# How long to bruteforce a RSA key [duplicate]

This question already has an answer here:

Suppose I have a 2048 bit RSA public key, and want to brute force the corresponding private key. I guess there are 2048^16 possible combinations?

How long would this take me to brute force with an i7, with a GPU, and with Amazon Cloud?

Is there any benchmarking data, that can be used to calculate similar for a 16 bit key, or a 1024 bit key?

Thanks

-

## marked as duplicate by Maeher, Thomas, fgrieu, Gilles, mikeazo♦Jun 25 '13 at 18:35

This question has been asked before and already has an answer. If those answers do not fully address your question, please ask a new question.

if "bruteforce" is extended to include better algorithms than the incredibly naive approach in the question, see this answer and the landmark article – fgrieu Jun 11 '13 at 5:03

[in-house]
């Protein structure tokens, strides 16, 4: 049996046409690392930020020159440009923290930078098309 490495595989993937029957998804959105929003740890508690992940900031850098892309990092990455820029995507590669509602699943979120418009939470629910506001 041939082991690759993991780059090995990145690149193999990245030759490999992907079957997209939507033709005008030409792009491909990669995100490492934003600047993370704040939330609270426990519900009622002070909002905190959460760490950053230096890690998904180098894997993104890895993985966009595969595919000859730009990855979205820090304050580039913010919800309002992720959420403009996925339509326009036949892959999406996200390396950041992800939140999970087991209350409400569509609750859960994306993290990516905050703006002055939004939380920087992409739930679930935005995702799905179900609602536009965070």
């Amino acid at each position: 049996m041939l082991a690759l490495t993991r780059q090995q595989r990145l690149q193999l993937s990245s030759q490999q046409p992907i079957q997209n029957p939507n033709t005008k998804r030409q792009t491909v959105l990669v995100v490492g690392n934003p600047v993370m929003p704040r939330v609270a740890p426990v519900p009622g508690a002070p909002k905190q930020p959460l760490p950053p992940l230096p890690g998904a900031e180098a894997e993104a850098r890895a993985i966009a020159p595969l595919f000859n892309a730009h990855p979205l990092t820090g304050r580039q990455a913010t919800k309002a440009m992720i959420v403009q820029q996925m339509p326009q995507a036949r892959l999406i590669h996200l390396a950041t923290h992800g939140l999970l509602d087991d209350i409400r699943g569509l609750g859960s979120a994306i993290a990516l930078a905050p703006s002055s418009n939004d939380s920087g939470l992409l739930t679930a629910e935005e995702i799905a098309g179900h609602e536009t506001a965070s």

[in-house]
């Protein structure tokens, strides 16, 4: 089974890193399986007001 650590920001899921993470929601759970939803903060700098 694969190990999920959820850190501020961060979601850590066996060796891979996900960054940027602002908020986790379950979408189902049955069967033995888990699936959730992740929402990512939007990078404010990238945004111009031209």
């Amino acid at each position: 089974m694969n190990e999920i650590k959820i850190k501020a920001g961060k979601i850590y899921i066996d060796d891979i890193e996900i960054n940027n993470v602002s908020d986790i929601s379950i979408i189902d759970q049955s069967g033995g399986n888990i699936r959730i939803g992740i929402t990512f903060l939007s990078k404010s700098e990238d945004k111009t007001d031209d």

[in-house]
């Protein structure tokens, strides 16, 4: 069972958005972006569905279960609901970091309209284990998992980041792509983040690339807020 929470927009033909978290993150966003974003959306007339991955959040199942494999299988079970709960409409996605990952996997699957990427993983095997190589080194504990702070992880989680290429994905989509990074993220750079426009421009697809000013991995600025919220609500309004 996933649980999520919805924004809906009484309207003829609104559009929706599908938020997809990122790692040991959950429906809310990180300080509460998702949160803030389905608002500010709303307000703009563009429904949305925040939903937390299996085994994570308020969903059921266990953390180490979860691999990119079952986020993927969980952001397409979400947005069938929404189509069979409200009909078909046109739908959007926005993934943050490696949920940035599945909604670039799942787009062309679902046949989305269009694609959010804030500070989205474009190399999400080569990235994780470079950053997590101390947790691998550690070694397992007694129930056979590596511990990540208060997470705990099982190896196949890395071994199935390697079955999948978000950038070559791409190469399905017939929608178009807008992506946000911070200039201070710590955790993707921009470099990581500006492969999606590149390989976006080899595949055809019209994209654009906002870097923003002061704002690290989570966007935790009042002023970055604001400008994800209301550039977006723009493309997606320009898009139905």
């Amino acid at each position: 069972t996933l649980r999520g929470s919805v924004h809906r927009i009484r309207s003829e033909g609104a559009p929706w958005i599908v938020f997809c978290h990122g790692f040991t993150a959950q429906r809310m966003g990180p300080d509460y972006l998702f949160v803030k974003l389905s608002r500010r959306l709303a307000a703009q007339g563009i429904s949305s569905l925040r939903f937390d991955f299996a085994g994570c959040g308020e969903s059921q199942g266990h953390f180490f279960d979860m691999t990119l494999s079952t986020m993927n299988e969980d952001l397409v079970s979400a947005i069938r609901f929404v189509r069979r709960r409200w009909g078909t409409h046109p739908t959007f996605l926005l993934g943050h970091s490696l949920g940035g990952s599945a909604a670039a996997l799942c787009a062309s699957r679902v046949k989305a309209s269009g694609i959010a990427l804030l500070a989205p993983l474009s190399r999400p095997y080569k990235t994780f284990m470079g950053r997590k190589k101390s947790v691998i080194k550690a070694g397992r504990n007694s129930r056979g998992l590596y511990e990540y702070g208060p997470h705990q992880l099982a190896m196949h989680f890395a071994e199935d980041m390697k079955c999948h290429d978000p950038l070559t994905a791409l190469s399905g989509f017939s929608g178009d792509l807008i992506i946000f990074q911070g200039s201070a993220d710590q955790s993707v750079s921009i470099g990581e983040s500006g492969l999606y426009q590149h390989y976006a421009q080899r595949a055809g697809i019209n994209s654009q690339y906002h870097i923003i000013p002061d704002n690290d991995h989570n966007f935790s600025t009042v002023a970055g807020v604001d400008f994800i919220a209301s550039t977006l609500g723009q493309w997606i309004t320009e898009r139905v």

## 1 Answer

We do not know the number of possible combinations, since the exact numbers of 1024 bit primes is unknown, but it is MUCH larger than $2048^{16}$. I do not know how you guessed this number, but here are some estimates:

For N with 2048 you need primes p,q with 1024 bit each. There are $2^{1023}$ numbers with this length (a leading 1 and then 1023 binary digits).

According to the prime number theorem, we get this: $$\pi(2^{1024}) \approx \frac{2^{1024}}{ln(2^{1024})} \approx\frac {2^{1024}}{710}\approx 2^{1014.53}$$

Similar you can approximate the number $\pi(2^{1023})$ to almost exactly 1 bit less, and subtract those primes (all the primes with lower length). This leaves still over $2^{1013}$ prime numbers of the according size.

However, the list of all prime numbers is way too huge and does not exist. This is beyond the capability of all computation power on earth for a couple of millenia.

-
I think "for a couple of millenia" is putting it very lightly. Fortunately better algorithms than enumerating primes exist. – Thomas Jun 11 '13 at 2:15